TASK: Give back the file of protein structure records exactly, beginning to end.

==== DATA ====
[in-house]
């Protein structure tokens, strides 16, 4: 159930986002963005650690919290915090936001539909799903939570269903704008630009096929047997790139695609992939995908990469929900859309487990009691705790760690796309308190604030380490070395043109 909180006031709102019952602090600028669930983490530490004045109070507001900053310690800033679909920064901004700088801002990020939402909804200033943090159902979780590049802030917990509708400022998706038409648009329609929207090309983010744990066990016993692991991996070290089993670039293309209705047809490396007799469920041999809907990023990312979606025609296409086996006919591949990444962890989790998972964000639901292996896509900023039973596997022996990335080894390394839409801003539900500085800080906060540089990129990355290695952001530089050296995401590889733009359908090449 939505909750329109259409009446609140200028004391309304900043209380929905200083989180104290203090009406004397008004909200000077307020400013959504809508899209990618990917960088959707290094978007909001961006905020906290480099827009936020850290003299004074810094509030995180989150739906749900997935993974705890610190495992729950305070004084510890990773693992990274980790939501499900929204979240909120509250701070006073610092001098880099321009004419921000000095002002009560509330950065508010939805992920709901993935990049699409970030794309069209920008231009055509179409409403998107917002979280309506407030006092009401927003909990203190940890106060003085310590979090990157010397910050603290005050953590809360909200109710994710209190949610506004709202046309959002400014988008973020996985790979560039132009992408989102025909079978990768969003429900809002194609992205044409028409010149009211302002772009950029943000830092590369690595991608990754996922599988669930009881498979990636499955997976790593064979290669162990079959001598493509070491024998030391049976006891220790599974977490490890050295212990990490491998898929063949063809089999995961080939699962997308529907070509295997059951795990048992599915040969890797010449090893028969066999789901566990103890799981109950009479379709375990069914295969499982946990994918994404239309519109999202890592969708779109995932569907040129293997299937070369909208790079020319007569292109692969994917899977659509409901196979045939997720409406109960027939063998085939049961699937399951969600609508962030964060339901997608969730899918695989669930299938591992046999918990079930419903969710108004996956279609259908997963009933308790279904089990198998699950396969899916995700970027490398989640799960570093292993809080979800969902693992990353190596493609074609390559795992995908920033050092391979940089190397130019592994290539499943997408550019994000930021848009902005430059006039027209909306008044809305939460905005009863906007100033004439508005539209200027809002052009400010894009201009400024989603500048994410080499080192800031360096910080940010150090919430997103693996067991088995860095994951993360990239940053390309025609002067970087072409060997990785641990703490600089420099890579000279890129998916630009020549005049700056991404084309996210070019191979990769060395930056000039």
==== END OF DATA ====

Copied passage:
[in-house]
């Protein structure tokens, strides 16, 4: 159930986002963005650690919290915090936001539909799903939570269903704008630009096929047997790139695609992939995908990469929900859309487990009691705790760690796309308190604030380490070395043109 909180006031709102019952602090600028669930983490530490004045109070507001900053310690800033679909920064901004700088801002990020939402909804200033943090159902979780590049802030917990509708400022998706038409648009329609929207090309983010744990066990016993692991991996070290089993670039293309209705047809490396007799469920041999809907990023990312979606025609296409086996006919591949990444962890989790998972964000639901292996896509900023039973596997022996990335080894390394839409801003539900500085800080906060540089990129990355290695952001530089050296995401590889733009359908090449 939505909750329109259409009446609140200028004391309304900043209380929905200083989180104290203090009406004397008004909200000077307020400013959504809508899209990618990917960088959707290094978007909001961006905020906290480099827009936020850290003299004074810094509030995180989150739906749900997935993974705890610190495992729950305070004084510890990773693992990274980790939501499900929204979240909120509250701070006073610092001098880099321009004419921000000095002002009560509330950065508010939805992920709901993935990049699409970030794309069209920008231009055509179409409403998107917002979280309506407030006092009401927003909990203190940890106060003085310590979090990157010397910050603290005050953590809360909200109710994710209190949610506004709202046309959002400014988008973020996985790979560039132009992408989102025909079978990768969003429900809002194609992205044409028409010149009211302002772009950029943000830092590369690595991608990754996922599988669930009881498979990636499955997976790593064979290669162990079959001598493509070491024998030391049976006891220790599974977490490890050295212990990490491998898929063949063809089999995961080939699962997308529907070509295997059951795990048992599915040969890797010449090893028969066999789901566990103890799981109950009479379709375990069914295969499982946990994918994404239309519109999202890592969708779109995932569907040129293997299937070369909208790079020319007569292109692969994917899977659509409901196979045939997720409406109960027939063998085939049961699937399951969600609508962030964060339901997608969730899918695989669930299938591992046999918990079930419903969710108004996956279609259908997963009933308790279904089990198998699950396969899916995700970027490398989640799960570093292993809080979800969902693992990353190596493609074609390559795992995908920033050092391979940089190397130019592994290539499943997408550019994000930021848009902005430059006039027209909306008044809305939460905005009863906007100033004439508005539209200027809002052009400010894009201009400024989603500048994410080499080192800031360096910080940010150090919430997103693996067991088995860095994951993360990239940053390309025609002067970087072409060997990785641990703490600089420099890579000279890129998916630009020549005049700056991404084309996210070019191979990769060395930056000039």